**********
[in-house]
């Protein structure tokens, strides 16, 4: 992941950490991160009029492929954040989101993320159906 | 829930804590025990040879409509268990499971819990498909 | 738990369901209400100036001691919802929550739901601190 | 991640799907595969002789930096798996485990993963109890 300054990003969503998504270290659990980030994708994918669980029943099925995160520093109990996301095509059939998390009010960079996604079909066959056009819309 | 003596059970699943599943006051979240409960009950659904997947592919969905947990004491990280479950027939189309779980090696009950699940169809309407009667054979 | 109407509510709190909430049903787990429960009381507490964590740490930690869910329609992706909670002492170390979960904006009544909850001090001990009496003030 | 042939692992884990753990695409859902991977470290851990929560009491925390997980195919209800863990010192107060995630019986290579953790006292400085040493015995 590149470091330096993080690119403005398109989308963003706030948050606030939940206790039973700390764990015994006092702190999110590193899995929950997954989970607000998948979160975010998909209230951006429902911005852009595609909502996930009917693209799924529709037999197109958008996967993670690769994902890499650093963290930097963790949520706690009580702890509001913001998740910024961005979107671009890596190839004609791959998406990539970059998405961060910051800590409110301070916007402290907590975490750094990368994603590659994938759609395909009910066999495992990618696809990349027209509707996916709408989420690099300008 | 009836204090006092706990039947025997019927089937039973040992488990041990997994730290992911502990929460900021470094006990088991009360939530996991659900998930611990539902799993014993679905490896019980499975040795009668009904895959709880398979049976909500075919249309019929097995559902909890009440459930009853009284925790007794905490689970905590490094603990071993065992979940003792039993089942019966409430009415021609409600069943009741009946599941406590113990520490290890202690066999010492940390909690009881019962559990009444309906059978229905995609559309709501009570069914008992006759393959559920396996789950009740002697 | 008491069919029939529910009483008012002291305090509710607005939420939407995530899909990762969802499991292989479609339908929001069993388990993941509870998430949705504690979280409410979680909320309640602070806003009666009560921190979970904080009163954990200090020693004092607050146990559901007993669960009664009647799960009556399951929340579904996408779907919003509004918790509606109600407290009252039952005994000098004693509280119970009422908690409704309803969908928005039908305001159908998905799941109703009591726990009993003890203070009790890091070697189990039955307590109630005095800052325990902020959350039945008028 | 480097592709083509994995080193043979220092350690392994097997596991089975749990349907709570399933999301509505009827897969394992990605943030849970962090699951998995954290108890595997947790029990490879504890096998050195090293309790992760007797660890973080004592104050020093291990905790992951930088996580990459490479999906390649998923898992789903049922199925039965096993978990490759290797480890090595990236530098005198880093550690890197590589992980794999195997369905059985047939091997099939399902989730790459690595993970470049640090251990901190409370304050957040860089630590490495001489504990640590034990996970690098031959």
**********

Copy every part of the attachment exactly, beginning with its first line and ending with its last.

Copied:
[in-house]
């Protein structure tokens, strides 16, 4: 992941950490991160009029492929954040989101993320159906 | 829930804590025990040879409509268990499971819990498909 | 738990369901209400100036001691919802929550739901601190 | 991640799907595969002789930096798996485990993963109890 300054990003969503998504270290659990980030994708994918669980029943099925995160520093109990996301095509059939998390009010960079996604079909066959056009819309 | 003596059970699943599943006051979240409960009950659904997947592919969905947990004491990280479950027939189309779980090696009950699940169809309407009667054979 | 109407509510709190909430049903787990429960009381507490964590740490930690869910329609992706909670002492170390979960904006009544909850001090001990009496003030 | 042939692992884990753990695409859902991977470290851990929560009491925390997980195919209800863990010192107060995630019986290579953790006292400085040493015995 590149470091330096993080690119403005398109989308963003706030948050606030939940206790039973700390764990015994006092702190999110590193899995929950997954989970607000998948979160975010998909209230951006429902911005852009595609909502996930009917693209799924529709037999197109958008996967993670690769994902890499650093963290930097963790949520706690009580702890509001913001998740910024961005979107671009890596190839004609791959998406990539970059998405961060910051800590409110301070916007402290907590975490750094990368994603590659994938759609395909009910066999495992990618696809990349027209509707996916709408989420690099300008 | 009836204090006092706990039947025997019927089937039973040992488990041990997994730290992911502990929460900021470094006990088991009360939530996991659900998930611990539902799993014993679905490896019980499975040795009668009904895959709880398979049976909500075919249309019929097995559902909890009440459930009853009284925790007794905490689970905590490094603990071993065992979940003792039993089942019966409430009415021609409600069943009741009946599941406590113990520490290890202690066999010492940390909690009881019962559990009444309906059978229905995609559309709501009570069914008992006759393959559920396996789950009740002697 | 008491069919029939529910009483008012002291305090509710607005939420939407995530899909990762969802499991292989479609339908929001069993388990993941509870998430949705504690979280409410979680909320309640602070806003009666009560921190979970904080009163954990200090020693004092607050146990559901007993669960009664009647799960009556399951929340579904996408779907919003509004918790509606109600407290009252039952005994000098004693509280119970009422908690409704309803969908928005039908305001159908998905799941109703009591726990009993003890203070009790890091070697189990039955307590109630005095800052325990902020959350039945008028 | 480097592709083509994995080193043979220092350690392994097997596991089975749990349907709570399933999301509505009827897969394992990605943030849970962090699951998995954290108890595997947790029990490879504890096998050195090293309790992760007797660890973080004592104050020093291990905790992951930088996580990459490479999906390649998923898992789903049922199925039965096993978990490759290797480890090595990236530098005198880093550690890197590589992980794999195997369905059985047939091997099939399902989730790459690595993970470049640090251990901190409370304050957040860089630590490495001489504990640590034990996970690098031959």